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7 Reasons why the Crimea has avoided bloodshed ....
Ipress, Ukraine ^ | 03.09.2014 | Alexander Briginets

Posted on 03/11/2014 10:20:42 AM PDT by Leo Carpathian

7 Reasons why the Crimea has avoided bloodshed and why region was and remains Ukrainian

 by Alexander Briginets

This top 7 reasons - is the result of my many meetings in the Crimea with people of different views and opinions. I am deeply convinced that the chances of implementation of Putin's scenario in Crimea are slim or nil.

The first reason - the right decisions and heroism of Ukrainian soldiers. Russia was expecting 2 options: aggressive response with firearms or defection to the Russian side. All commanders without central guidance made the right decision - passive resistance. This is the most complex decision because it requires balance of toughness and endurance.

The second reason - mild sabotage of Putin's instructions by the Russian army . Russian troops were confronted by units that are full of people they personally know the other side very well as they were often together on maneuvers and parades. Opening fire into friends - is not the same as shooting into Bandera or Chechen fighters.

The third reason - insufficient number of fanatical supporters of the Russian scenario among the civilians. In fact, the main occupation itself had to be done by so-called tourists. Civilians opted out from the conflict and supported the Cossacks. Such units are not sufficient for a serious confrontations and provocations .

The fourth reason is the controversial background of the Crimean leaders (Aksenov and Konstantinov), which are perceived as businessmen and criminals, rather than as political leaders. The pro-Russian movement has not created adequate leader who would lead the people. The current leaders (who are waiting for their arrest) , all on the whole pro-Russian criminal outcasts .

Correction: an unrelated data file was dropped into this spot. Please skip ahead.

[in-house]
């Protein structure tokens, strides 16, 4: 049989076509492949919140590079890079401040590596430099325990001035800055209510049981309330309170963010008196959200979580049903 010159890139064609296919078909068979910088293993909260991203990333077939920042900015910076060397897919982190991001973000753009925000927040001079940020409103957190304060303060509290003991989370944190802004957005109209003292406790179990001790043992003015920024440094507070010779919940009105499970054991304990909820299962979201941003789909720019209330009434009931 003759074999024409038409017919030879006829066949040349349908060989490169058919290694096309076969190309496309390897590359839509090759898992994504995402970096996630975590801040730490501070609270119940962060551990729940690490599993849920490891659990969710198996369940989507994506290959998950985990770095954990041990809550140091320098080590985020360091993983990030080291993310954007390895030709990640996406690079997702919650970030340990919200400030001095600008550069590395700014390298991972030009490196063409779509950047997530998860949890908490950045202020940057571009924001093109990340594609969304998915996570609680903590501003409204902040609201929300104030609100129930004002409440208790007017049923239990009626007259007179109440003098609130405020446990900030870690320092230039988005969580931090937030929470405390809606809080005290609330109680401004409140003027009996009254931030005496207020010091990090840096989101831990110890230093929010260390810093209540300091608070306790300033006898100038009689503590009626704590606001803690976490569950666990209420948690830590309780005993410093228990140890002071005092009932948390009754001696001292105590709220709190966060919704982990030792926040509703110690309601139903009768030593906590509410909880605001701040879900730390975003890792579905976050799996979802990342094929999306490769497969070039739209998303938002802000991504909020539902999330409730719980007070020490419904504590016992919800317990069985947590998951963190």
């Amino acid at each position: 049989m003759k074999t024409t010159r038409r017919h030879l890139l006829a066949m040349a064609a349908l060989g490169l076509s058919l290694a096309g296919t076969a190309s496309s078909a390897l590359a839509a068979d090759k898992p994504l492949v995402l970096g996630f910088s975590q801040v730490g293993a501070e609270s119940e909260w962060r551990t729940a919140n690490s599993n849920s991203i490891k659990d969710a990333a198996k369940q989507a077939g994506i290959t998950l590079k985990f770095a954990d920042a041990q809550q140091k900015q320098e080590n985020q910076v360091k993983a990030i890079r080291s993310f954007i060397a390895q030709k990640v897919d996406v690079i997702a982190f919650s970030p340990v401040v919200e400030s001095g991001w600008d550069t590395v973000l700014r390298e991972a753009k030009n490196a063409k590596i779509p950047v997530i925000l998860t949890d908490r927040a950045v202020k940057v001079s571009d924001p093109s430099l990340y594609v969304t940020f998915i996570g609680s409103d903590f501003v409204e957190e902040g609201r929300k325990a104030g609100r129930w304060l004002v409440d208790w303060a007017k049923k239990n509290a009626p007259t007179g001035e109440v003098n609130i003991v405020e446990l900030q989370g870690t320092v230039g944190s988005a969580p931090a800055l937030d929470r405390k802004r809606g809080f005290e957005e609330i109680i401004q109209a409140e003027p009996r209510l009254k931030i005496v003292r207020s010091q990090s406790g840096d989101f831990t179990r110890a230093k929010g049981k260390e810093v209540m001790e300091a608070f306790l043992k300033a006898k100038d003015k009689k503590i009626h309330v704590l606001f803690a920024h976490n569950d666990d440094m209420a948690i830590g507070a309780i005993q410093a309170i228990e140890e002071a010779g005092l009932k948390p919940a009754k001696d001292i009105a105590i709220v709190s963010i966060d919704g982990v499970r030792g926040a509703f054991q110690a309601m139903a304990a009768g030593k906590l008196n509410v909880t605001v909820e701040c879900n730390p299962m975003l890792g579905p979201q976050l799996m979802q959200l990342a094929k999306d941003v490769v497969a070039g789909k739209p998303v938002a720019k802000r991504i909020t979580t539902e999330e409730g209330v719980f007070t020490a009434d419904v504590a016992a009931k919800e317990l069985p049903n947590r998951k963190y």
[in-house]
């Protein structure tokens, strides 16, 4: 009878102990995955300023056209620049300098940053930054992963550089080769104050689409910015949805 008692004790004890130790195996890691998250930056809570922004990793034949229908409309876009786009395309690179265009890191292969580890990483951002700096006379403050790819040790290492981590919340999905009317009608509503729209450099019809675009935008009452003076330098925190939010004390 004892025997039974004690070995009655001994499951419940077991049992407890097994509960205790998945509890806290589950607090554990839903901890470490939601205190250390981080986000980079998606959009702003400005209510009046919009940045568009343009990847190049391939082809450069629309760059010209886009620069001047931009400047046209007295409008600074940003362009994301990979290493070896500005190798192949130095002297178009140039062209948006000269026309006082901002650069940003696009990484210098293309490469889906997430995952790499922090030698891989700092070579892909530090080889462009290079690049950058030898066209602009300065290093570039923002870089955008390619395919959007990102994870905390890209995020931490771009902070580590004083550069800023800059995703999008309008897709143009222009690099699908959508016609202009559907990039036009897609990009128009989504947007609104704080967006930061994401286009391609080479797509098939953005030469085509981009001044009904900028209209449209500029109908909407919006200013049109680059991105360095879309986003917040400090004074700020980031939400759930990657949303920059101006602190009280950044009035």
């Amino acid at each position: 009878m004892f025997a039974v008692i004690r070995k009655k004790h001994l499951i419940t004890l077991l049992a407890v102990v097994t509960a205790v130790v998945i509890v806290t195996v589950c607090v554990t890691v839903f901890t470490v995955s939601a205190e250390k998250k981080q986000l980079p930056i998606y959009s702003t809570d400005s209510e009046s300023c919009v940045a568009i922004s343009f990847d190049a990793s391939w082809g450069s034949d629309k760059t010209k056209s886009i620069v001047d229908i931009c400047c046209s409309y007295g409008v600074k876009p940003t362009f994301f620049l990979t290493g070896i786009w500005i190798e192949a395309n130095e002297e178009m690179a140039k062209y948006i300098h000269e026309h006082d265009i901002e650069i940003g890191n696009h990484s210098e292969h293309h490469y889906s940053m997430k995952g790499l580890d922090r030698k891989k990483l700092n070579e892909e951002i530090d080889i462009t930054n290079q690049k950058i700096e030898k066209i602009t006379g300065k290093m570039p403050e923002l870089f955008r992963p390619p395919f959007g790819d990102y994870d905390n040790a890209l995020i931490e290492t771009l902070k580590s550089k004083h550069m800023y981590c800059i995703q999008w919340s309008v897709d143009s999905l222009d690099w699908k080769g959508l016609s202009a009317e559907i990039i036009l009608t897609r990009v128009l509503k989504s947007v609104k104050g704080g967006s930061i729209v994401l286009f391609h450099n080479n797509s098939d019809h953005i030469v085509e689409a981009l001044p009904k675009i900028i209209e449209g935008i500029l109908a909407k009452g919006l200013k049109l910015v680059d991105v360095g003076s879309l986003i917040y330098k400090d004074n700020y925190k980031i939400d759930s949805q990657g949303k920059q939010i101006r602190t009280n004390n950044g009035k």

The fifth reason - the weakness of civilian society in the Crimea, the absence of civic leaders as such. Because there was not anyone who could have this authority on the ground to support Putin's idea. A Crimean Tatars - the only organized group - were against this scenario.

The sixth reason - that Putin has lost its status as leader not only in the world, but also in Russia by distancing himself from his soldiers in the Crimea. Likewise, his approval rating plummeted in Crimea due to outright lies, which are by the Crimeans perceived as such, even when dummed down by Russian propaganda. For example, claims of numerous killed. In the Crimea, as anywhere else, people know that there are no dead, and that Putin is a liar.

The seventh reason - the new government has made no major errors in the Crimean situation. However, I have not seen any positive solutions, but the key is that there are no major errors. In case of making positive decisions situation will be improving.

(Translation from Ukrainian)


TOPICS: Military/Veterans
KEYWORDS: crimea; crimeacrisis; russia; ukraine
"Referendum" under the guns? Russians "counting" the votes? 101% guaranteed to join Putin's empire.
1 posted on 03/11/2014 10:20:42 AM PDT by Leo Carpathian
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To: Leo Carpathian

There is a 100% chance of becoming Soviet Crimea because both choices on the referendum call for it. Join Russia, or Declare Independence and Join Russia.


2 posted on 03/11/2014 10:26:01 AM PDT by Ingtar (The NSA - "We're the only part of government who actually listens to the people.")
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To: Leo Carpathian

Reads like wishful thinking. The author is right about one thing though. If the Tatars decide to oppose Putin he will have a real problem on his hands.


3 posted on 03/11/2014 10:27:52 AM PDT by SeeSharp